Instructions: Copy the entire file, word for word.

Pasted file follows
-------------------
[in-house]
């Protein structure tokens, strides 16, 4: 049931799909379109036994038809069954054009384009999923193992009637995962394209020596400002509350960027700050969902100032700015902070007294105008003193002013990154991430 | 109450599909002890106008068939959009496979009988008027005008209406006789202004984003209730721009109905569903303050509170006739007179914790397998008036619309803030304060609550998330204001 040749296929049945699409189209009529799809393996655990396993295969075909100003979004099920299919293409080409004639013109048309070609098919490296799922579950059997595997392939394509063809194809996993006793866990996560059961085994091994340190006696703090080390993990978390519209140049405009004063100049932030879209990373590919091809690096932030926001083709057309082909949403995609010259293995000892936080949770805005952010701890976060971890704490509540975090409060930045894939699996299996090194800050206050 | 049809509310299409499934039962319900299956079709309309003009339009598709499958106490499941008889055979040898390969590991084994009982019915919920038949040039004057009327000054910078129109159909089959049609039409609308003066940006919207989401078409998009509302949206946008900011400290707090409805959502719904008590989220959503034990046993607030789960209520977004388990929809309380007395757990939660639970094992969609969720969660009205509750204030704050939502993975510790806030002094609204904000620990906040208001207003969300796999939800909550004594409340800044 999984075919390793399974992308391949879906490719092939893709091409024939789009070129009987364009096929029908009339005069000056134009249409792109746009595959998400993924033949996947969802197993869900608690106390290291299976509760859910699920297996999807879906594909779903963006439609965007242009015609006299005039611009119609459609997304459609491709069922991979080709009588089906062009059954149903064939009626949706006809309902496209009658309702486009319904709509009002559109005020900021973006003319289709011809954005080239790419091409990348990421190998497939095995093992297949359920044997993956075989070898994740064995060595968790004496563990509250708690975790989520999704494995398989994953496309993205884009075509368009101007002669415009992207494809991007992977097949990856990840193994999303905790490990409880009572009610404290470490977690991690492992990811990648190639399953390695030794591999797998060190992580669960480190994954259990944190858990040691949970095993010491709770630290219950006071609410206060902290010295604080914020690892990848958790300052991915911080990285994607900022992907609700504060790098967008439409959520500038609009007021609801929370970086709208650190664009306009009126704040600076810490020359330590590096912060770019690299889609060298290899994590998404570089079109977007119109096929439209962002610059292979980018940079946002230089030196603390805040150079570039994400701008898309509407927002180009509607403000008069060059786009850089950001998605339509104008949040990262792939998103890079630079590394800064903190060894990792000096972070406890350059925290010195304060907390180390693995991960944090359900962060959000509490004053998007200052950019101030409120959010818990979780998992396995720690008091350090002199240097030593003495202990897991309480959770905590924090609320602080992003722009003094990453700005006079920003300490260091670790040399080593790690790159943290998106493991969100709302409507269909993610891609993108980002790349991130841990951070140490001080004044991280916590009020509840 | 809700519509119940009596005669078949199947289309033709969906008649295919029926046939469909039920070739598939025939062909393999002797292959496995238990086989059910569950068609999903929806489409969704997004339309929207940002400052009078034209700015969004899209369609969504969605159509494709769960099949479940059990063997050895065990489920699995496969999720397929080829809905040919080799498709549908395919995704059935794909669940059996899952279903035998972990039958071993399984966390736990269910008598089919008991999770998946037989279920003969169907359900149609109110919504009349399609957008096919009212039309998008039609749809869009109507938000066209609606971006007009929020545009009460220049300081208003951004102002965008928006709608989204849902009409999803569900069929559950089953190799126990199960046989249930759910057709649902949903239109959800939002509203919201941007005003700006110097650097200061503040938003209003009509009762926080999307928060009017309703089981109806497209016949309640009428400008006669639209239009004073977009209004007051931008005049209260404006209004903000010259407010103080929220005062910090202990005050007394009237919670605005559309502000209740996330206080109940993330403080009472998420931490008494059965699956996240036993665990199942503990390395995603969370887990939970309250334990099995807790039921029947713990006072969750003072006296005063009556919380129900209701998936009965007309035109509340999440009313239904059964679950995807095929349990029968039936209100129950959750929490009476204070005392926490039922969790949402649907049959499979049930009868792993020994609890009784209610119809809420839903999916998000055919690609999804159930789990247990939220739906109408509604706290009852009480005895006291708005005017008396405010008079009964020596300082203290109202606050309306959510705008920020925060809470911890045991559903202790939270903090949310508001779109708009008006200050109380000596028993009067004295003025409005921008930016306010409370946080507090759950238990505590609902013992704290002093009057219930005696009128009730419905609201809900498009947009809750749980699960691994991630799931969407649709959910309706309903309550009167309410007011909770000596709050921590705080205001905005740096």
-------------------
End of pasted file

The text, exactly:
[in-house]
């Protein structure tokens, strides 16, 4: 049931799909379109036994038809069954054009384009999923193992009637995962394209020596400002509350960027700050969902100032700015902070007294105008003193002013990154991430 | 109450599909002890106008068939959009496979009988008027005008209406006789202004984003209730721009109905569903303050509170006739007179914790397998008036619309803030304060609550998330204001 040749296929049945699409189209009529799809393996655990396993295969075909100003979004099920299919293409080409004639013109048309070609098919490296799922579950059997595997392939394509063809194809996993006793866990996560059961085994091994340190006696703090080390993990978390519209140049405009004063100049932030879209990373590919091809690096932030926001083709057309082909949403995609010259293995000892936080949770805005952010701890976060971890704490509540975090409060930045894939699996299996090194800050206050 | 049809509310299409499934039962319900299956079709309309003009339009598709499958106490499941008889055979040898390969590991084994009982019915919920038949040039004057009327000054910078129109159909089959049609039409609308003066940006919207989401078409998009509302949206946008900011400290707090409805959502719904008590989220959503034990046993607030789960209520977004388990929809309380007395757990939660639970094992969609969720969660009205509750204030704050939502993975510790806030002094609204904000620990906040208001207003969300796999939800909550004594409340800044 999984075919390793399974992308391949879906490719092939893709091409024939789009070129009987364009096929029908009339005069000056134009249409792109746009595959998400993924033949996947969802197993869900608690106390290291299976509760859910699920297996999807879906594909779903963006439609965007242009015609006299005039611009119609459609997304459609491709069922991979080709009588089906062009059954149903064939009626949706006809309902496209009658309702486009319904709509009002559109005020900021973006003319289709011809954005080239790419091409990348990421190998497939095995093992297949359920044997993956075989070898994740064995060595968790004496563990509250708690975790989520999704494995398989994953496309993205884009075509368009101007002669415009992207494809991007992977097949990856990840193994999303905790490990409880009572009610404290470490977690991690492992990811990648190639399953390695030794591999797998060190992580669960480190994954259990944190858990040691949970095993010491709770630290219950006071609410206060902290010295604080914020690892990848958790300052991915911080990285994607900022992907609700504060790098967008439409959520500038609009007021609801929370970086709208650190664009306009009126704040600076810490020359330590590096912060770019690299889609060298290899994590998404570089079109977007119109096929439209962002610059292979980018940079946002230089030196603390805040150079570039994400701008898309509407927002180009509607403000008069060059786009850089950001998605339509104008949040990262792939998103890079630079590394800064903190060894990792000096972070406890350059925290010195304060907390180390693995991960944090359900962060959000509490004053998007200052950019101030409120959010818990979780998992396995720690008091350090002199240097030593003495202990897991309480959770905590924090609320602080992003722009003094990453700005006079920003300490260091670790040399080593790690790159943290998106493991969100709302409507269909993610891609993108980002790349991130841990951070140490001080004044991280916590009020509840 | 809700519509119940009596005669078949199947289309033709969906008649295919029926046939469909039920070739598939025939062909393999002797292959496995238990086989059910569950068609999903929806489409969704997004339309929207940002400052009078034209700015969004899209369609969504969605159509494709769960099949479940059990063997050895065990489920699995496969999720397929080829809905040919080799498709549908395919995704059935794909669940059996899952279903035998972990039958071993399984966390736990269910008598089919008991999770998946037989279920003969169907359900149609109110919504009349399609957008096919009212039309998008039609749809869009109507938000066209609606971006007009929020545009009460220049300081208003951004102002965008928006709608989204849902009409999803569900069929559950089953190799126990199960046989249930759910057709649902949903239109959800939002509203919201941007005003700006110097650097200061503040938003209003009509009762926080999307928060009017309703089981109806497209016949309640009428400008006669639209239009004073977009209004007051931008005049209260404006209004903000010259407010103080929220005062910090202990005050007394009237919670605005559309502000209740996330206080109940993330403080009472998420931490008494059965699956996240036993665990199942503990390395995603969370887990939970309250334990099995807790039921029947713990006072969750003072006296005063009556919380129900209701998936009965007309035109509340999440009313239904059964679950995807095929349990029968039936209100129950959750929490009476204070005392926490039922969790949402649907049959499979049930009868792993020994609890009784209610119809809420839903999916998000055919690609999804159930789990247990939220739906109408509604706290009852009480005895006291708005005017008396405010008079009964020596300082203290109202606050309306959510705008920020925060809470911890045991559903202790939270903090949310508001779109708009008006200050109380000596028993009067004295003025409005921008930016306010409370946080507090759950238990505590609902013992704290002093009057219930005696009128009730419905609201809900498009947009809750749980699960691994991630799931969407649709959910309706309903309550009167309410007011909770000596709050921590705080205001905005740096």